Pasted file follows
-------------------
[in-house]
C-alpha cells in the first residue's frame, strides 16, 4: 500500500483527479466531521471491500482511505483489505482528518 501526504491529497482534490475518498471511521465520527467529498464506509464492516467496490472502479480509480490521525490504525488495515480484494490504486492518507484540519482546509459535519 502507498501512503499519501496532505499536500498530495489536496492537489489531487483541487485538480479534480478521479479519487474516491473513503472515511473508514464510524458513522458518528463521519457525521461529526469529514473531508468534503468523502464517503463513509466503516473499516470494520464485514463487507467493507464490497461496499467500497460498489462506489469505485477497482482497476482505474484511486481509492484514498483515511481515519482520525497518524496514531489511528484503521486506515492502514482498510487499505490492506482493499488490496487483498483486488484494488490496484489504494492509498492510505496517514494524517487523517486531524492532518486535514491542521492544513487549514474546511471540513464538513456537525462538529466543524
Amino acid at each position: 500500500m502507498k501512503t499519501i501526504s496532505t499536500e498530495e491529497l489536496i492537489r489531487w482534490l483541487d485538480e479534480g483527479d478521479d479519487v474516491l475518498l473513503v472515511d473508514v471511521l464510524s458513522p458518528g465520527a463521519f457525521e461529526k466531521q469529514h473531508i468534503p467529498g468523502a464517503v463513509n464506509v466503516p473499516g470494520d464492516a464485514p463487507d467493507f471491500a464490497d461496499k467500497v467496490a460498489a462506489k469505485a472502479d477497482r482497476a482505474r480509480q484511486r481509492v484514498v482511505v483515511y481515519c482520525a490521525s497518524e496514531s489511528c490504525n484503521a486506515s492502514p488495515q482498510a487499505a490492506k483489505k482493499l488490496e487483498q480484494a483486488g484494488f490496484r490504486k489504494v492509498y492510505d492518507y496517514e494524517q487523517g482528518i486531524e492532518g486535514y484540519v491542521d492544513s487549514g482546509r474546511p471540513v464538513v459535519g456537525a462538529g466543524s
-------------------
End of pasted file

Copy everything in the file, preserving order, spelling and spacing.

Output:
[in-house]
C-alpha cells in the first residue's frame, strides 16, 4: 500500500483527479466531521471491500482511505483489505482528518 501526504491529497482534490475518498471511521465520527467529498464506509464492516467496490472502479480509480490521525490504525488495515480484494490504486492518507484540519482546509459535519 502507498501512503499519501496532505499536500498530495489536496492537489489531487483541487485538480479534480478521479479519487474516491473513503472515511473508514464510524458513522458518528463521519457525521461529526469529514473531508468534503468523502464517503463513509466503516473499516470494520464485514463487507467493507464490497461496499467500497460498489462506489469505485477497482482497476482505474484511486481509492484514498483515511481515519482520525497518524496514531489511528484503521486506515492502514482498510487499505490492506482493499488490496487483498483486488484494488490496484489504494492509498492510505496517514494524517487523517486531524492532518486535514491542521492544513487549514474546511471540513464538513456537525462538529466543524
Amino acid at each position: 500500500m502507498k501512503t499519501i501526504s496532505t499536500e498530495e491529497l489536496i492537489r489531487w482534490l483541487d485538480e479534480g483527479d478521479d479519487v474516491l475518498l473513503v472515511d473508514v471511521l464510524s458513522p458518528g465520527a463521519f457525521e461529526k466531521q469529514h473531508i468534503p467529498g468523502a464517503v463513509n464506509v466503516p473499516g470494520d464492516a464485514p463487507d467493507f471491500a464490497d461496499k467500497v467496490a460498489a462506489k469505485a472502479d477497482r482497476a482505474r480509480q484511486r481509492v484514498v482511505v483515511y481515519c482520525a490521525s497518524e496514531s489511528c490504525n484503521a486506515s492502514p488495515q482498510a487499505a490492506k483489505k482493499l488490496e487483498q480484494a483486488g484494488f490496484r490504486k489504494v492509498y492510505d492518507y496517514e494524517q487523517g482528518i486531524e492532518g486535514y484540519v491542521d492544513s487549514g482546509r474546511p471540513v464538513v459535519g456537525a462538529g466543524s